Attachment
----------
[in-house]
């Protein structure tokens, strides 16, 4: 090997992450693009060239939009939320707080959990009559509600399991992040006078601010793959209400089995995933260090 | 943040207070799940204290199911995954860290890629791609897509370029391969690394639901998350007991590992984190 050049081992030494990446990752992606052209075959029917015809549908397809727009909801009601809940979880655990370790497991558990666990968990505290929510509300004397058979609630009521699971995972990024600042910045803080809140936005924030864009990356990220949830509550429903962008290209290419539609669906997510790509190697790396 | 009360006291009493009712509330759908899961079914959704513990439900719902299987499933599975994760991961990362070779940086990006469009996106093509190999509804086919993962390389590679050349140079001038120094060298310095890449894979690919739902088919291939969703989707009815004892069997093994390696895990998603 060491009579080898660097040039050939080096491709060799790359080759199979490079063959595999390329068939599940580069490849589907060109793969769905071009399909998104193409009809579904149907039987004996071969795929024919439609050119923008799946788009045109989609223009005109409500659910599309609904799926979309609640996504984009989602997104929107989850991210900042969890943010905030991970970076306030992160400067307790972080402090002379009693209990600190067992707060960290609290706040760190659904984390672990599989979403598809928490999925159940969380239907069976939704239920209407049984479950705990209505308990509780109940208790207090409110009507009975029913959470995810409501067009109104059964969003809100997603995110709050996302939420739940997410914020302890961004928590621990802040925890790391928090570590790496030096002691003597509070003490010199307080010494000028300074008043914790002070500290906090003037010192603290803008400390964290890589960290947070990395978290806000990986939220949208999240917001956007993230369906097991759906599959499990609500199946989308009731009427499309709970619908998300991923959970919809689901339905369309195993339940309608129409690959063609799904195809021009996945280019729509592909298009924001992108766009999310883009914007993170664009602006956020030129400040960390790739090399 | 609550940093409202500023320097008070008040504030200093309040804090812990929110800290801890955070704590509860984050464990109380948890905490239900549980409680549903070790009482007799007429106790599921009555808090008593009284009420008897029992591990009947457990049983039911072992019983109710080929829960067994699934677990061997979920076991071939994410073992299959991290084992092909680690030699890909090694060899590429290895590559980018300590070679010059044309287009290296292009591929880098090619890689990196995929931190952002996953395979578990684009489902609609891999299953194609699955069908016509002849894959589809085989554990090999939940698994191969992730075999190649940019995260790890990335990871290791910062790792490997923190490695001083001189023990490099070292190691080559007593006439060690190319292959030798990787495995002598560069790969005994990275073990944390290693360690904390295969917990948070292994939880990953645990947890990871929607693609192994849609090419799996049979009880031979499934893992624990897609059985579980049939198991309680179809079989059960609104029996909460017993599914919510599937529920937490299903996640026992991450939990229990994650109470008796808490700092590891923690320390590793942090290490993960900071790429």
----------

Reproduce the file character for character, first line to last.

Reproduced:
[in-house]
């Protein structure tokens, strides 16, 4: 090997992450693009060239939009939320707080959990009559509600399991992040006078601010793959209400089995995933260090 | 943040207070799940204290199911995954860290890629791609897509370029391969690394639901998350007991590992984190 050049081992030494990446990752992606052209075959029917015809549908397809727009909801009601809940979880655990370790497991558990666990968990505290929510509300004397058979609630009521699971995972990024600042910045803080809140936005924030864009990356990220949830509550429903962008290209290419539609669906997510790509190697790396 | 009360006291009493009712509330759908899961079914959704513990439900719902299987499933599975994760991961990362070779940086990006469009996106093509190999509804086919993962390389590679050349140079001038120094060298310095890449894979690919739902088919291939969703989707009815004892069997093994390696895990998603 060491009579080898660097040039050939080096491709060799790359080759199979490079063959595999390329068939599940580069490849589907060109793969769905071009399909998104193409009809579904149907039987004996071969795929024919439609050119923008799946788009045109989609223009005109409500659910599309609904799926979309609640996504984009989602997104929107989850991210900042969890943010905030991970970076306030992160400067307790972080402090002379009693209990600190067992707060960290609290706040760190659904984390672990599989979403598809928490999925159940969380239907069976939704239920209407049984479950705990209505308990509780109940208790207090409110009507009975029913959470995810409501067009109104059964969003809100997603995110709050996302939420739940997410914020302890961004928590621990802040925890790391928090570590790496030096002691003597509070003490010199307080010494000028300074008043914790002070500290906090003037010192603290803008400390964290890589960290947070990395978290806000990986939220949208999240917001956007993230369906097991759906599959499990609500199946989308009731009427499309709970619908998300991923959970919809689901339905369309195993339940309608129409690959063609799904195809021009996945280019729509592909298009924001992108766009999310883009914007993170664009602006956020030129400040960390790739090399 | 609550940093409202500023320097008070008040504030200093309040804090812990929110800290801890955070704590509860984050464990109380948890905490239900549980409680549903070790009482007799007429106790599921009555808090008593009284009420008897029992591990009947457990049983039911072992019983109710080929829960067994699934677990061997979920076991071939994410073992299959991290084992092909680690030699890909090694060899590429290895590559980018300590070679010059044309287009290296292009591929880098090619890689990196995929931190952002996953395979578990684009489902609609891999299953194609699955069908016509002849894959589809085989554990090999939940698994191969992730075999190649940019995260790890990335990871290791910062790792490997923190490695001083001189023990490099070292190691080559007593006439060690190319292959030798990787495995002598560069790969005994990275073990944390290693360690904390295969917990948070292994939880990953645990947890990871929607693609192994849609090419799996049979009880031979499934893992624990897609059985579980049939198991309680179809079989059960609104029996909460017993599914919510599937529920937490299903996640026992991450939990229990994650109470008796808490700092590891923690320390590793942090290490993960900071790429």